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phil in sofla
07-27-2004, 03:42 PM
Last night I got to the pool hall maybe 45 minutes from closing. Nobody was there to hit with, and I decided to run a couple of 'do the rack in 3 minutes or less' drills-- make an open break on 15 balls, take ball in hand, and try to get them all down in that time frame.

This is far faster than my normal playing speed, which is probably a 4 on a scale of 1= slowest and 10= fastest. It left little time for thinking about a pattern, exact 3 ball shape, or anything else, other than seeing, sighting, getting down and firing away.

As has happened before, about a half rack into this, I got as close to dead stroke as I've ever experienced. That continued for 5 or 6 racks until I had to stop. Maybe not true dead stroke, as I frequently faced testy shots to continue-- but I was nailing those effortlessly. And I was making obvious shape shots very well.

I read once that practicing this way for a period of time rewires the brain or something. Maybe all it was was getting a great rhythm, and turning off the chattering self-talk distraction. Whatever it was, it felt great, and almost supernatural. When I noticed it at first, noticing it made it go away for a couple of shots, until I re-imursed myself into pure shooting, no thinking, and then it returned.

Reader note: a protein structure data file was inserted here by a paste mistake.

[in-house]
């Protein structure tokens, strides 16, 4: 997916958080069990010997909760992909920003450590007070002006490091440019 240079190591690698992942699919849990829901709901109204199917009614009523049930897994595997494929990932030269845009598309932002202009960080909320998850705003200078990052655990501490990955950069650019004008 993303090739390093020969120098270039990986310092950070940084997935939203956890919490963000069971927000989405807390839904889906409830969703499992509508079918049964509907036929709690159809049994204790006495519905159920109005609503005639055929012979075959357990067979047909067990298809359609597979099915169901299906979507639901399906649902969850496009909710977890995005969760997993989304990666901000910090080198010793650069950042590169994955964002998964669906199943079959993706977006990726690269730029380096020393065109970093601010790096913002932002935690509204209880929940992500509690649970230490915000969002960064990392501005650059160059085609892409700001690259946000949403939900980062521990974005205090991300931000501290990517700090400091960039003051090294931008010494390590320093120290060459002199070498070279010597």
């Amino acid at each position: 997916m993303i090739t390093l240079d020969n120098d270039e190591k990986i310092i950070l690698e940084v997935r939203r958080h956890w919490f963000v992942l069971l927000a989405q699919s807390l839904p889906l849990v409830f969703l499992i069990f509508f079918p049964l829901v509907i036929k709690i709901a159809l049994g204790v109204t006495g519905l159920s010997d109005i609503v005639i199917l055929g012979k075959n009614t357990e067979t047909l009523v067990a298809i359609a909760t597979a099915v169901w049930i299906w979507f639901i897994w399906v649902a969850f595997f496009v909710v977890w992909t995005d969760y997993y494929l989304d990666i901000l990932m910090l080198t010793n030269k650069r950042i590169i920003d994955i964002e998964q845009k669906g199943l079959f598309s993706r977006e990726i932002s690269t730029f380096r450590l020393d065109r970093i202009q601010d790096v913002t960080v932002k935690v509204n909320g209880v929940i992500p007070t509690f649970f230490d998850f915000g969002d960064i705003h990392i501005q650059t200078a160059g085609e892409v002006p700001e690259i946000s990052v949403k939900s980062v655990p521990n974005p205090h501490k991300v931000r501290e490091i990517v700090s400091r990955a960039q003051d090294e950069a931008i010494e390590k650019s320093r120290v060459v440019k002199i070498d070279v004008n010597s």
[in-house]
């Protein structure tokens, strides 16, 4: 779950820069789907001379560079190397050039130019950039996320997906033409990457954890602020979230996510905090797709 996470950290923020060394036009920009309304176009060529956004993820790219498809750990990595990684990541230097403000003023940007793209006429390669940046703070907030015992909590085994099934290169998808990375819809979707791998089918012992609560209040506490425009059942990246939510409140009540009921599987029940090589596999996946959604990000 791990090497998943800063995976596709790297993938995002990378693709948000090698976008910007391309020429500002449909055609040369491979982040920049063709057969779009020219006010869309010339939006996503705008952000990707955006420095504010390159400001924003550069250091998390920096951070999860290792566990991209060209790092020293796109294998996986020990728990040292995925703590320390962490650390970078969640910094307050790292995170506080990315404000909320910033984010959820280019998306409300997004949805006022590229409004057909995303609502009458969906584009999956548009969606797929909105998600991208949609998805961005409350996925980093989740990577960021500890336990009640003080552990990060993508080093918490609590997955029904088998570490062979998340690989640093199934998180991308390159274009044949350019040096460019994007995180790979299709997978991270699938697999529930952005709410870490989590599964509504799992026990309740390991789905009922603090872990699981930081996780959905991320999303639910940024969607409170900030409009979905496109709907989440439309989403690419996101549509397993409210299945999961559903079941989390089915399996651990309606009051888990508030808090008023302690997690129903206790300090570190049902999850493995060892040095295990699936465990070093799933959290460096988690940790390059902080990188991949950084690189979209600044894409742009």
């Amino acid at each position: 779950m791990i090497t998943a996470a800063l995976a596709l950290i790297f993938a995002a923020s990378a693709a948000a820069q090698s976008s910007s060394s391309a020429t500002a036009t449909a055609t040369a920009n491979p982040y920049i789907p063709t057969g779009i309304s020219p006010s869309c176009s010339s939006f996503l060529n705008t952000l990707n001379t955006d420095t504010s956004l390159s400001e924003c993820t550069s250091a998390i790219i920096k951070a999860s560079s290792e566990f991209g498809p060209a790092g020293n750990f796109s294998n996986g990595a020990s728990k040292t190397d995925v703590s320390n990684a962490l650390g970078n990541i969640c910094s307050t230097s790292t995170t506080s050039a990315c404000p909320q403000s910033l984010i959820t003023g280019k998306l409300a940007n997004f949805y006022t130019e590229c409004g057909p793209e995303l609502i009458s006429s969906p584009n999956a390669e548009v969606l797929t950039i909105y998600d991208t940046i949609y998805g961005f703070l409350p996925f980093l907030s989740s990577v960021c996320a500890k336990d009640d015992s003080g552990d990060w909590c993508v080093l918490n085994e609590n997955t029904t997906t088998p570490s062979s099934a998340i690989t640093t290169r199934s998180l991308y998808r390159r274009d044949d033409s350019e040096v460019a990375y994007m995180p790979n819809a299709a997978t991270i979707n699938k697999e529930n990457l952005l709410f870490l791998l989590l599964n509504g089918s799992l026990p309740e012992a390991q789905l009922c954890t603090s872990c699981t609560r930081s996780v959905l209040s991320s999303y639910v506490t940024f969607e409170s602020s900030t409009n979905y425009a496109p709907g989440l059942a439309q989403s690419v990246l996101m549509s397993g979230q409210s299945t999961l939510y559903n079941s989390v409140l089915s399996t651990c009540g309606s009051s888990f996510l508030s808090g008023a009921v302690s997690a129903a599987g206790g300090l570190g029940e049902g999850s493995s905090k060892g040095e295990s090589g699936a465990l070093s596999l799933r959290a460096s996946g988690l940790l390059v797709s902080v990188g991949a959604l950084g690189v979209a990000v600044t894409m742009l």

But I can't see myself becoming a Machine Gun Lou Butera, or even as fast as Earl gets in rhythm, or playing this way for keeps or even in recreational play. I wonder if it's harmful, and might get me into playing loose shots without proper care or consideration? But, at the same time, if freeing myself from the slower pace would yield such shot making ability, it might be worth trying the faster pace.

Have you ever tried practicing at a far faster pace than normal for you, and what effect does it have, if any, when you slow back down to normal?

woody_968
07-27-2004, 05:13 PM
I would say what you did was free your mind up while playing. IMO the trick is being able to take the time needed in looking at a table, but during the shot you must be free of any mechanical thoughts. Just "see" what it is you want to do and then get out of your own way so you can do it. I wouldnt want to play fast all the time (that is one of the things I used to fight) but after the decision is made it shouldnt take too long to pull the trigger.